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June 2012
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Paducah's Renaissance Artist: A look into the work of Shanden Simmons 

Story by Jamie Sears Rawlings Photography by Jeremy Bachuss & Shanden Simmons

Deserved or not, if millennials sometimes get a bad rap for being lazy or unambitious, they need only present Paducah artist Shanden Simmons as evidence to the contrary.

The 24-year-old has already had several careers, as a waiter, as a construction worker and now as full-time working artist. "I've had my share of different jobs," he says. "This is the best one."

On top of his jobs, he's attended school, earning an associate's degree in fine art at the Paducah School of Art and Design. He's created two pieces of permanent art that will become part of the fabric of his hometown and form the foundation for which he plans to build his latest career as an artist.

As I sit and talk with Shanden at the site where his newest art piece will be installed in the near future, several things become clear about him. He's wise above his years. He seems to never do something without a thoughtful reason. He tells about art school and says that he enrolled not to learn art (though he admits to expanding his repertoire into other mediums while he was there), but to learn how to turn his art into a career.

"I knew art," he says, "but I didn't know how to make it into a businesses where I could actually make money doing it." He talks of an early job waiting tables as Los Amigos Mexican restaurant, which he got because he wanted to learn to speak Spanish and felt that more exposure would be a great supplement to his classroom teachings. Clearly he saw the benefit of learning by immersion because it's a technique that he still employs as an artist today. During the creation of both of his mural projects, he's worked on site at the business, which he thinks helps him make the piece authentic.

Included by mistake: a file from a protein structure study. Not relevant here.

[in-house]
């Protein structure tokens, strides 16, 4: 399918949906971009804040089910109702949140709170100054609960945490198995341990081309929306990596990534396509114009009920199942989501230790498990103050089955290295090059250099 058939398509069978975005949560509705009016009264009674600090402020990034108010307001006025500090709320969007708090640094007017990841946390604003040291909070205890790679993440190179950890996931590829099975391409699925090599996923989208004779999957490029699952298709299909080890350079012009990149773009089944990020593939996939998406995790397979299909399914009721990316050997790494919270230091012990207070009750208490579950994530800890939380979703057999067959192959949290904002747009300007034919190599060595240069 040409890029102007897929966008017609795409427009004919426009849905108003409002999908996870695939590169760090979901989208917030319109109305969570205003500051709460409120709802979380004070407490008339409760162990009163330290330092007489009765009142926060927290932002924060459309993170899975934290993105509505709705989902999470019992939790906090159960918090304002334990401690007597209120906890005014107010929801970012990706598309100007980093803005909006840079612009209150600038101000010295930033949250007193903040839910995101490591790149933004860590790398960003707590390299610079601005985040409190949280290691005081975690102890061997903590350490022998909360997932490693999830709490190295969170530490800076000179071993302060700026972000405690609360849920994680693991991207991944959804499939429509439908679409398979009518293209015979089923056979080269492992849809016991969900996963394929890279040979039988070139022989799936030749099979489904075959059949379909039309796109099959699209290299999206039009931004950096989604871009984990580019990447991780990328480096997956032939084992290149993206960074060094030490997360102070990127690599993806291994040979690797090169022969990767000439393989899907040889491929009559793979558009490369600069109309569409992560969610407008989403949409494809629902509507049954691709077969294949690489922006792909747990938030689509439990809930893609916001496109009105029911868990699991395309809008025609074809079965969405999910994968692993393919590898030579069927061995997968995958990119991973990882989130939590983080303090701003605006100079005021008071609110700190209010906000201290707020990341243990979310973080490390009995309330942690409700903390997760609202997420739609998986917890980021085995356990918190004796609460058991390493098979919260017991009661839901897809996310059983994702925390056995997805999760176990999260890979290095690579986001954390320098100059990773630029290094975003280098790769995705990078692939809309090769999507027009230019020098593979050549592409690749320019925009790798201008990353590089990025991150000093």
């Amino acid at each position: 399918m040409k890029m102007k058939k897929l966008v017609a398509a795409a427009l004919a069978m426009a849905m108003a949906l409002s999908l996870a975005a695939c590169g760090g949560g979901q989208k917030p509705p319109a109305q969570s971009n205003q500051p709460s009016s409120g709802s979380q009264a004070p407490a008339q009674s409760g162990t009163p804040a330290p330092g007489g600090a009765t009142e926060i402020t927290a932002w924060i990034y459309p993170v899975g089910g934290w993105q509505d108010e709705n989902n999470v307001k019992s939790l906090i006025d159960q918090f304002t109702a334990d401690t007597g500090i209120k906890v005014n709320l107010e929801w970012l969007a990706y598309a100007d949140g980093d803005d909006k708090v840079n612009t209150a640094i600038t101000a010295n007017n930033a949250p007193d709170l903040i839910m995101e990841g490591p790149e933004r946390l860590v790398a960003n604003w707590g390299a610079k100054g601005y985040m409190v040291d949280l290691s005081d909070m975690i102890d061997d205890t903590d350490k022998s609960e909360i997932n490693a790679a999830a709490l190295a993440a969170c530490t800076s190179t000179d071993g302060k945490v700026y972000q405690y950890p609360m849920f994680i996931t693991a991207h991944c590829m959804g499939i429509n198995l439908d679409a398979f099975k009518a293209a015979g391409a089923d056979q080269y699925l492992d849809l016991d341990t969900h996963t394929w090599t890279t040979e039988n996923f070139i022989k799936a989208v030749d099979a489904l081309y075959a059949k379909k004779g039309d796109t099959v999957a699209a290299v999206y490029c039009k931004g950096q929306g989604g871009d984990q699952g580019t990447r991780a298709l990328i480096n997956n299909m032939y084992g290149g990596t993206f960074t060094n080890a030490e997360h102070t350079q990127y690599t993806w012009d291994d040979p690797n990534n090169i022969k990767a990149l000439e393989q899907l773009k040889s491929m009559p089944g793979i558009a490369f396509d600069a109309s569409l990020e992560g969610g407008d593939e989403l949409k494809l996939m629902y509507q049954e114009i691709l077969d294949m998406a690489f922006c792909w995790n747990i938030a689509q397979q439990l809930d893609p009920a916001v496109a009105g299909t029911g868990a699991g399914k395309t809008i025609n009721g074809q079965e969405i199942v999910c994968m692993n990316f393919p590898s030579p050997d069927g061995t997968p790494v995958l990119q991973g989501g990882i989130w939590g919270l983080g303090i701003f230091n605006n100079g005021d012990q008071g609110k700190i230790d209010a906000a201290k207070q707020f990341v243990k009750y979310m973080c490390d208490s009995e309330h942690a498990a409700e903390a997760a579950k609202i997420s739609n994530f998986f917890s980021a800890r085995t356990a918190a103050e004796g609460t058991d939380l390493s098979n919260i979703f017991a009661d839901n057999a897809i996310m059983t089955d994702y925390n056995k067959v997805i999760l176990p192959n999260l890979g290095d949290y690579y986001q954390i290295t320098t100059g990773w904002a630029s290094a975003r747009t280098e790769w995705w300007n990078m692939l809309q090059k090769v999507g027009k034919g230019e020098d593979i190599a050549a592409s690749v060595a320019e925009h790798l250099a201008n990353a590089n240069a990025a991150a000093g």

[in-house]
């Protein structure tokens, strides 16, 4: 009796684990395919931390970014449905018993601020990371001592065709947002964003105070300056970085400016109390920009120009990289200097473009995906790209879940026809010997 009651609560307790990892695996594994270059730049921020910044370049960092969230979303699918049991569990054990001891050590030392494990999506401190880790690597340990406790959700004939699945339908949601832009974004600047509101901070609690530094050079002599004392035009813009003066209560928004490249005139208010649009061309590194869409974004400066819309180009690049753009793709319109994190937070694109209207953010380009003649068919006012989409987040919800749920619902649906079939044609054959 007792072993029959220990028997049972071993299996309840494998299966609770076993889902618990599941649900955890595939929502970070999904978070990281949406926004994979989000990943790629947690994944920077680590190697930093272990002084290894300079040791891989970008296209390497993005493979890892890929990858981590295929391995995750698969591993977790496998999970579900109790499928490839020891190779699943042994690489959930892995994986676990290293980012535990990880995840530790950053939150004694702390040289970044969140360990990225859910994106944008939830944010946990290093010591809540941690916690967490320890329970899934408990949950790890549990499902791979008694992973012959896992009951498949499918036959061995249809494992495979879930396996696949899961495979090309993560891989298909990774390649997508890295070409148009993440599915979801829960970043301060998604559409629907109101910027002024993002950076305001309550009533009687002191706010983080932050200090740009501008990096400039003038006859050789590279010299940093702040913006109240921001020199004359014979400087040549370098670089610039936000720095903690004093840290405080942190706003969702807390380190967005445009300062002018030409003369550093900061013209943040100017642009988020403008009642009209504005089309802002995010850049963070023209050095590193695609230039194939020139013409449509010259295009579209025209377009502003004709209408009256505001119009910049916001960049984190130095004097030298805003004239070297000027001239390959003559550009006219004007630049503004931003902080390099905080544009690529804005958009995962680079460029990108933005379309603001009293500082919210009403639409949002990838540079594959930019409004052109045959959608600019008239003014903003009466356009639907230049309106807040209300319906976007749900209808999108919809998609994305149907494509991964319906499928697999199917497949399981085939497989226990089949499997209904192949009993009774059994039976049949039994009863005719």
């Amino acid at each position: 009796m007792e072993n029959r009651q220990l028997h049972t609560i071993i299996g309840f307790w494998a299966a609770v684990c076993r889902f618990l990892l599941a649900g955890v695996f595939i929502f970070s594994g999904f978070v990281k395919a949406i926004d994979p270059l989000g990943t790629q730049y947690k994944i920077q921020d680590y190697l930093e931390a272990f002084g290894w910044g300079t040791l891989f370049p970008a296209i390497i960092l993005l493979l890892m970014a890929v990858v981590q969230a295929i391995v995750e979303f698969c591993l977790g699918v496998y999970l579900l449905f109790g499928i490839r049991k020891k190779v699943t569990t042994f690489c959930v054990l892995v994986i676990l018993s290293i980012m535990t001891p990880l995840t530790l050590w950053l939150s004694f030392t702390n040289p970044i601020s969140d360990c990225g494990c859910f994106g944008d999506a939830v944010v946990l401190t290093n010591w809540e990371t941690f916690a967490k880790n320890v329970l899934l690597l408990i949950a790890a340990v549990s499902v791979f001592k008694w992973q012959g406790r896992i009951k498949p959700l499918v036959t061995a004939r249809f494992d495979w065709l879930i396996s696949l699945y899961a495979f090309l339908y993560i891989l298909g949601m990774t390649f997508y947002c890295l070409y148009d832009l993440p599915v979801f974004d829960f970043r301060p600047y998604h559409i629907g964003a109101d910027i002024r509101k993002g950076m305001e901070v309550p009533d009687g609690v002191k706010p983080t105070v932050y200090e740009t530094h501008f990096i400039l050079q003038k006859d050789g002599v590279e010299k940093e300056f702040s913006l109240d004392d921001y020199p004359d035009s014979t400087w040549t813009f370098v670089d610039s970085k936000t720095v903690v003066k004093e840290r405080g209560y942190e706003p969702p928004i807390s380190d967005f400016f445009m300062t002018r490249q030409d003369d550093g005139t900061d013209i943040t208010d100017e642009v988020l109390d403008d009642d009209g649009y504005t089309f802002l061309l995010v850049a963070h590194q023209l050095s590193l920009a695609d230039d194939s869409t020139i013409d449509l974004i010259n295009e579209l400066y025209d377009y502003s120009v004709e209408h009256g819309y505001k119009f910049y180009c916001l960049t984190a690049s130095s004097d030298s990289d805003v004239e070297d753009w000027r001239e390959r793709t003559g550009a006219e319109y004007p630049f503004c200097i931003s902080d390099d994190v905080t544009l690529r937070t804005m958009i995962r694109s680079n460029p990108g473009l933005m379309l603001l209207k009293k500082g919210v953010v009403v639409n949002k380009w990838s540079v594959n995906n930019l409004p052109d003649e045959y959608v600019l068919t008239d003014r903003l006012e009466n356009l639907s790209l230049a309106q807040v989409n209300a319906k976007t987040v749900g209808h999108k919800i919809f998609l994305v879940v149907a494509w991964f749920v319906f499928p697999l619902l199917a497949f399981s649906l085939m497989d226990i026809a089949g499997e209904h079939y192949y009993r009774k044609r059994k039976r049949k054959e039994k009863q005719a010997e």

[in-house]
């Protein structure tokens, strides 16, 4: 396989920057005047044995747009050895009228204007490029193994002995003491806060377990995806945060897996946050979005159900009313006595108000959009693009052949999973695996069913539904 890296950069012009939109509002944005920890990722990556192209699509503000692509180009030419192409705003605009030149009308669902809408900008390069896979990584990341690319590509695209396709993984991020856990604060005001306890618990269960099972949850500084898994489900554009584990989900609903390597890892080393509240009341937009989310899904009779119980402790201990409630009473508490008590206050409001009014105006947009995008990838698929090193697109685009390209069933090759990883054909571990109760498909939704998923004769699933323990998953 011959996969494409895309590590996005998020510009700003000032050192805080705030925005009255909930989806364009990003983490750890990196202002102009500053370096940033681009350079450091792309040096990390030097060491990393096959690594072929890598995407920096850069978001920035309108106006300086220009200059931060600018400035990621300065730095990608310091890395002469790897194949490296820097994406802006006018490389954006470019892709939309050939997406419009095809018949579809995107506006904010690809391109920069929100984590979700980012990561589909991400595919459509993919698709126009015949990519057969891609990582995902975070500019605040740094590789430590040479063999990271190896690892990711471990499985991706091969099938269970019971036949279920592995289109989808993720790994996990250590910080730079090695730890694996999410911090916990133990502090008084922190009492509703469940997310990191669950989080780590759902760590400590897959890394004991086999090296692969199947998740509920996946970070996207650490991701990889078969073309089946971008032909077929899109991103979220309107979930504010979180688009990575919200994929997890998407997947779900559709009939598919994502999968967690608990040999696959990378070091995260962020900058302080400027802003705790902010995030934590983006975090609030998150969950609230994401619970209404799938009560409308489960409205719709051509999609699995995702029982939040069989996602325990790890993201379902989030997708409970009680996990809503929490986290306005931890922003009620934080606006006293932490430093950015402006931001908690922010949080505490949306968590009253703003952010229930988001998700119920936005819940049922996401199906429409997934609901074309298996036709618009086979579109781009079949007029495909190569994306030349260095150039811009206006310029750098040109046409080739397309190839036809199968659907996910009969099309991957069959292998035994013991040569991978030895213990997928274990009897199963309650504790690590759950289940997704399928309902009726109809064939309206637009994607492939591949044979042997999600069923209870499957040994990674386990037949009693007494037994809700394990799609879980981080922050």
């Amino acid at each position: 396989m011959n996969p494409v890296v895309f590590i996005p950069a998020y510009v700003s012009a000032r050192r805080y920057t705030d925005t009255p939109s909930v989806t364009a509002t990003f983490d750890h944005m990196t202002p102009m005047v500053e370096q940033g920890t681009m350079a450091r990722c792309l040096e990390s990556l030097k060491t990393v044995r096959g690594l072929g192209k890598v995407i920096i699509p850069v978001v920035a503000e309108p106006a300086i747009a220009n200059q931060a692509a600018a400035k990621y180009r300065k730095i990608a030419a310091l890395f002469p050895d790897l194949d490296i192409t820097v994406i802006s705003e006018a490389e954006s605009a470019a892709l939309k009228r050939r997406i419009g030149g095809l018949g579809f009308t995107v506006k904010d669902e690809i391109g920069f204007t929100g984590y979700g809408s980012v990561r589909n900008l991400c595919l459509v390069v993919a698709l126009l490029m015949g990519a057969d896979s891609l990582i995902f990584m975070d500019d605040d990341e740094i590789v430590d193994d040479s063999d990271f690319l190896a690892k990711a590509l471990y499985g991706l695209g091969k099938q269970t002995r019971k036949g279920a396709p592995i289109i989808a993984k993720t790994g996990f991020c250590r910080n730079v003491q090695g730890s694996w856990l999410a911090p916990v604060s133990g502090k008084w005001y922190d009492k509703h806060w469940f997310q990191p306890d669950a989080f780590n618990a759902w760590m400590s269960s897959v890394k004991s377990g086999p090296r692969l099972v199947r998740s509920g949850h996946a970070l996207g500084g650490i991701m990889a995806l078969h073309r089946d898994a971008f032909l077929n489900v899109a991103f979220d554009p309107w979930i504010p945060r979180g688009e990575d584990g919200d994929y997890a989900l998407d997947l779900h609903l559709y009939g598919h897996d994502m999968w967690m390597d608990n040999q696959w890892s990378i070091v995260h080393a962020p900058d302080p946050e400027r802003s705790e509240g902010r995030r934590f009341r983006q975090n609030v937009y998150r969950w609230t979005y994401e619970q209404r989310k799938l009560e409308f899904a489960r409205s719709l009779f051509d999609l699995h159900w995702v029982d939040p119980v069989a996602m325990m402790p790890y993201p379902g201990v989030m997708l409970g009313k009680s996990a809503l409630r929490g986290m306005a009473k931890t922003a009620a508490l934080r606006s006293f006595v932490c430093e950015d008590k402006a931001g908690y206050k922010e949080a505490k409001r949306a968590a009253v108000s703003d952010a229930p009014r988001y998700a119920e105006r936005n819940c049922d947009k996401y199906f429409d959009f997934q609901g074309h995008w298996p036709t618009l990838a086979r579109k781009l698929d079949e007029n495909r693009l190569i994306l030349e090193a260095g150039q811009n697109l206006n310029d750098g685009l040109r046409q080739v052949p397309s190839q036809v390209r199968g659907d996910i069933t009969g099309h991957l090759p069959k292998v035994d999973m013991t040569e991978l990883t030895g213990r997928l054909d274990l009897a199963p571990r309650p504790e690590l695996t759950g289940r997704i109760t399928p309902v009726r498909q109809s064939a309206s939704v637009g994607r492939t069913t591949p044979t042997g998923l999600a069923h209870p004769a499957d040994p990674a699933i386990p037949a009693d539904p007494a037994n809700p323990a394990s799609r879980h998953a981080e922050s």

"Paducah Distilled Spirits provided a studio space so that I could smell the mash as I worked," he recalls of creating a mural for the downtown moonshine distillery last year.

Shanden was not the only one who benefited from his on-site work. Owner Denise Story says he became like part of her team.

"Having him here with us, it was almost like he was just one of our employees," Denise says. "He showed up every day and went and did his thing and then we'd meet up for lunch. It was pretty cool to have him here every day."

Denise also says that she liked being able to follow the work as it progressed.

For his second large mural, Simmons worked a similar deal with the owners of the Coke Plant so that he could work near his commissioner: Piper's Tea and Coffee. Shanden says that working where passersby could see him took some getting used to, but he found a surprising benefit as he worked.

"The exposure was excellent," he says. "People loved coming by and seeing the development of the piece."

The piece that Shanden has created for Piper's is generating quite a bit of buzz, which is clearly shared by the artist and commissioner when I ask about its creation. He immediately pops open his laptop and his fingers fly over a keyboard smudged with charcoal: his preferred medium. He shows me a photo of the piece and I struggle to take in both his words and the beauty of it at the same time.

He says that he and Peter Barnett, the owner of Piper's Tea and Coffee who commissioned the piece, had nearly "identical visions" for the mural, which will hang in the center of the coffee shop's three-room space.